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    can we do some telescoping stuff here though

  21. dan815
    • one year ago
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    |dw:1441426410790:dw|

  22. dan815
    • one year ago
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    we dont have f(1) or anythign so what can we do

  23. beginnersmind
    • one year ago
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    Still, you have 4 unknowns with 3 equations. You want k equations with k unknowns for the base case.

  24. beginnersmind
    • one year ago
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    Anyway, I have a solution strategy, but it's not pretty.

  25. beginnersmind
    • one year ago
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    You can start with f(2) = [f(1)]^2 + 1 f(3) = [f(2)]^2 + 1 , , , f(6) = [f(5)]^2 + 1 f(6) = [f(1)]^2 + 1 (6=3*2, 1 = 3-2) That's 6 equations, 6 unknowns.

  26. dan815
    • one year ago
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    oh cool that works

  27. beginnersmind
    • one year ago
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    f(2) = [f(1)]^2 - 1, that is. BTW, from the last one at least we get f(5) = f(1)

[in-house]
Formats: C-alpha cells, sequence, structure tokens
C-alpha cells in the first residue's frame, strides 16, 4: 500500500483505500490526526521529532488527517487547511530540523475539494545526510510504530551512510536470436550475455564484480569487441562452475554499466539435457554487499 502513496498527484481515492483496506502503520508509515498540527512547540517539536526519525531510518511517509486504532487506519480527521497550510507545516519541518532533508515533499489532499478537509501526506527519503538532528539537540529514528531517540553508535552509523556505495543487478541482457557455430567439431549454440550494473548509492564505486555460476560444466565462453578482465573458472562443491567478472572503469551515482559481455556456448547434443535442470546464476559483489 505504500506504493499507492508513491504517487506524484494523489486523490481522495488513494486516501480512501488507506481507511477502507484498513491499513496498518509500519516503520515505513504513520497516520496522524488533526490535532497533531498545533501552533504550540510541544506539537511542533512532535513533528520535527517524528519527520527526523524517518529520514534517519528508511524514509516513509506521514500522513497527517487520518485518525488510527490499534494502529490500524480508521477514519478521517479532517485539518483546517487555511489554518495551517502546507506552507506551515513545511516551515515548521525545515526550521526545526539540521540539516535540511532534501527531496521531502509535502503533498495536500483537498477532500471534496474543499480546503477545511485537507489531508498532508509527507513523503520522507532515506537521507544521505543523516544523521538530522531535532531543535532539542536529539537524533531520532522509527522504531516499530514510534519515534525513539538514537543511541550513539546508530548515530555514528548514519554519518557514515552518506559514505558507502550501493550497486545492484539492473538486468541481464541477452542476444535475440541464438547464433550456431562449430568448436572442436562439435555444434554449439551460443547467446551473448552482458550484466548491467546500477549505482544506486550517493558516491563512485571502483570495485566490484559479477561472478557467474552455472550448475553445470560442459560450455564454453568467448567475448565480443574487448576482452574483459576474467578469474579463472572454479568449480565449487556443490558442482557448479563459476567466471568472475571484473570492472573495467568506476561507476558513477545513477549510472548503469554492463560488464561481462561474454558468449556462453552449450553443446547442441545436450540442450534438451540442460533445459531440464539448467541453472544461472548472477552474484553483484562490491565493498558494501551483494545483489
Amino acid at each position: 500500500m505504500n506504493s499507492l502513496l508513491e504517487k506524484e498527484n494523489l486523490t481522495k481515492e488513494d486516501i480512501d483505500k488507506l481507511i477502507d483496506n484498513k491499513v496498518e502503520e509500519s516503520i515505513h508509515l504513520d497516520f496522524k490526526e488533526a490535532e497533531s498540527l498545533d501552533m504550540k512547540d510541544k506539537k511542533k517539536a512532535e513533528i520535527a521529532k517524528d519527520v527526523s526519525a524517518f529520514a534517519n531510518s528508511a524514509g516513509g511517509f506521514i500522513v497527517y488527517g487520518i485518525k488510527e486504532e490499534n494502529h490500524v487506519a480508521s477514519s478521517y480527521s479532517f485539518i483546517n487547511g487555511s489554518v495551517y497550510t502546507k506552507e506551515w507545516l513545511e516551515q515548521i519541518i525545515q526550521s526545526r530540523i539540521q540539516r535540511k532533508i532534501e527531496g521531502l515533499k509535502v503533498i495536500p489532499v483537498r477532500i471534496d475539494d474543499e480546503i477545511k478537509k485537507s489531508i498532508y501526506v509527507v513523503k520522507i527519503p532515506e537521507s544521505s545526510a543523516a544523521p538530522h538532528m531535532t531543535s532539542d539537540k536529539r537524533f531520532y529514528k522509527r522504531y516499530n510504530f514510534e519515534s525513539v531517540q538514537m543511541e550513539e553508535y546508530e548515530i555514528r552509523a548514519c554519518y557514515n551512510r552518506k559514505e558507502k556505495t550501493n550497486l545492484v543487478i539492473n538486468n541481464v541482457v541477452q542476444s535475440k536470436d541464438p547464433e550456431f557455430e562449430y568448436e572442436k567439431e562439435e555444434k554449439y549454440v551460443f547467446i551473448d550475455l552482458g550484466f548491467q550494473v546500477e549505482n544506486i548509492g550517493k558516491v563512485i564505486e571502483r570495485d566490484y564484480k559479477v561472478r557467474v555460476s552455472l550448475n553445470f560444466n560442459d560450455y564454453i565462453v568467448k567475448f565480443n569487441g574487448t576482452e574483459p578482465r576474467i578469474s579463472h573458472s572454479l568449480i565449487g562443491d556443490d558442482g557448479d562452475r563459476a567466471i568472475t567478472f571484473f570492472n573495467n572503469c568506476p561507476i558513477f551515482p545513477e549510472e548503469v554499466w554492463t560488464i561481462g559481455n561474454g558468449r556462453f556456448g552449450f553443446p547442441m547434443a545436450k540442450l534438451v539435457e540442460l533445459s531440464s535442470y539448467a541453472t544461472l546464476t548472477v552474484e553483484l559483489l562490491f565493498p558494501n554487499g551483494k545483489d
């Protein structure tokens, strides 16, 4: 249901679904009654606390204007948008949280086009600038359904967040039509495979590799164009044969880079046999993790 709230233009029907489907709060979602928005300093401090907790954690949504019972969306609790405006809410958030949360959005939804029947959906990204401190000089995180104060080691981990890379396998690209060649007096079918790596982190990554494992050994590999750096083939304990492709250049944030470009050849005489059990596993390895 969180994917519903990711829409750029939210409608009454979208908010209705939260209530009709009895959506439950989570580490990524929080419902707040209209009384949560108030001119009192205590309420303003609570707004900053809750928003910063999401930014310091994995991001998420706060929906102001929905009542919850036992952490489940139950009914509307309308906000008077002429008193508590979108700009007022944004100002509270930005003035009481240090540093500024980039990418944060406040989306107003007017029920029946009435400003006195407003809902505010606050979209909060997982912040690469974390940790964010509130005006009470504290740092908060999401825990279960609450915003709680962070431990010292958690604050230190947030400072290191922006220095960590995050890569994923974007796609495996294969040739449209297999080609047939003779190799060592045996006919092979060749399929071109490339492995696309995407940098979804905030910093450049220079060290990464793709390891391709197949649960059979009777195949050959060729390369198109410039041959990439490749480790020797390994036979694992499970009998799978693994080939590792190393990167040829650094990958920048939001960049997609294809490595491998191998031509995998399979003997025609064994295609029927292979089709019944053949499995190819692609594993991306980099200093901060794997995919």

28. dan815
    • one year ago
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    we can end up solving for f(1) or something and we are done then we will have a complete closed formula

  29. beginnersmind
    • one year ago
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    There must be a simpler way than just brute forcing your way through.

  30. dan815
    • one year ago
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    ill work on finding closed form for this it looks kind of fun |dw:1441427086013:dw|

  31. ganeshie8
    • one year ago
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    good luck with that wolfram gave up already http://www.wolframalpha.com/input/?i=solve+a%28n%2B1%29+%3D+a%28n%29%5E2-1%2C+a%281%29%3D1

  32. dan815
    • one year ago
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    oh serious

  33. ganeshie8
    • one year ago
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    there is a standard method for solving linear recurrence relations like \[a_{n+2} + a_{n+1} + a_n = f(n)\] but the relation \(a_{n+1} = {a_n}^2-1\) is nonlinear so it is kinda tough to get a closed form i think

  34. beginnersmind
    • one year ago
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    I found something. Let n be a positive integer such that it can be written as n = p1*q1 and n = p2*q2 then we have f(p1-q1) = f(p2-q2)

  35. beginnersmind
    • one year ago
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    assuming p1>q1, p2>q2 of course. BTW this is looking more and more like a number theory problem.

  36. dan815
    • one year ago
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    yea

  37. dan815
    • one year ago
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    like we know how many expreresion can exist for each f(k)

  38. dan815
    • one year ago